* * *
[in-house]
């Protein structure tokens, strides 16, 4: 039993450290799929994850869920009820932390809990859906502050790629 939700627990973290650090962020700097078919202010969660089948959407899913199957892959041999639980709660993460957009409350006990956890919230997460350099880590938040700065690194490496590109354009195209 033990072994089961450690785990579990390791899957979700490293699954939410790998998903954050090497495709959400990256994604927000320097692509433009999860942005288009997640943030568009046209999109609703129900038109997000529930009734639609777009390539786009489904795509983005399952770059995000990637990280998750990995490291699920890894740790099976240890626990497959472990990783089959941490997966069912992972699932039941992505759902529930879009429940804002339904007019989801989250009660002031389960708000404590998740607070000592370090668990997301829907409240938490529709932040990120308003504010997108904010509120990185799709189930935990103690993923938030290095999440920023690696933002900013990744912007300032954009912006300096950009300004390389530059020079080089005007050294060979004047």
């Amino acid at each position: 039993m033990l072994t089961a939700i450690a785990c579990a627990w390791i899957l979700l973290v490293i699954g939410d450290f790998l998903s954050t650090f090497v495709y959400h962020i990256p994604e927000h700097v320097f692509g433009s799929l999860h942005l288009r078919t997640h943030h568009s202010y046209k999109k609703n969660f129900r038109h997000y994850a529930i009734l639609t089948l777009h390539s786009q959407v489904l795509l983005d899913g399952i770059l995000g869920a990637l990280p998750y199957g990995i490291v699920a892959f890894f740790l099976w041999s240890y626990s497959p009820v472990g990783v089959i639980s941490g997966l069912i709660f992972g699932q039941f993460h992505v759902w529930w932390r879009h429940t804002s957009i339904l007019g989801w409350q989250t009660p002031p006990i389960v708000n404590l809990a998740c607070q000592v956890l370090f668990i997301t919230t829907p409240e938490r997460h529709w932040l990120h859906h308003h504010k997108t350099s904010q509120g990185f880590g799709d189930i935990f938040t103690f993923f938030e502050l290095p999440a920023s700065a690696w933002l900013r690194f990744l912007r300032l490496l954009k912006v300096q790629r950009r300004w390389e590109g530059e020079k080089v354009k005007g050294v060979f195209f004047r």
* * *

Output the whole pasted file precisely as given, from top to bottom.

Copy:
[in-house]
């Protein structure tokens, strides 16, 4: 039993450290799929994850869920009820932390809990859906502050790629 939700627990973290650090962020700097078919202010969660089948959407899913199957892959041999639980709660993460957009409350006990956890919230997460350099880590938040700065690194490496590109354009195209 033990072994089961450690785990579990390791899957979700490293699954939410790998998903954050090497495709959400990256994604927000320097692509433009999860942005288009997640943030568009046209999109609703129900038109997000529930009734639609777009390539786009489904795509983005399952770059995000990637990280998750990995490291699920890894740790099976240890626990497959472990990783089959941490997966069912992972699932039941992505759902529930879009429940804002339904007019989801989250009660002031389960708000404590998740607070000592370090668990997301829907409240938490529709932040990120308003504010997108904010509120990185799709189930935990103690993923938030290095999440920023690696933002900013990744912007300032954009912006300096950009300004390389530059020079080089005007050294060979004047």
């Amino acid at each position: 039993m033990l072994t089961a939700i450690a785990c579990a627990w390791i899957l979700l973290v490293i699954g939410d450290f790998l998903s954050t650090f090497v495709y959400h962020i990256p994604e927000h700097v320097f692509g433009s799929l999860h942005l288009r078919t997640h943030h568009s202010y046209k999109k609703n969660f129900r038109h997000y994850a529930i009734l639609t089948l777009h390539s786009q959407v489904l795509l983005d899913g399952i770059l995000g869920a990637l990280p998750y199957g990995i490291v699920a892959f890894f740790l099976w041999s240890y626990s497959p009820v472990g990783v089959i639980s941490g997966l069912i709660f992972g699932q039941f993460h992505v759902w529930w932390r879009h429940t804002s957009i339904l007019g989801w409350q989250t009660p002031p006990i389960v708000n404590l809990a998740c607070q000592v956890l370090f668990i997301t919230t829907p409240e938490r997460h529709w932040l990120h859906h308003h504010k997108t350099s904010q509120g990185f880590g799709d189930i935990f938040t103690f993923f938030e502050l290095p999440a920023s700065a690696w933002l900013r690194f990744l912007r300032l490496l954009k912006v300096q790629r950009r300004w390389e590109g530059e020079k080089v354009k005007g050294v060979f195209f004047r």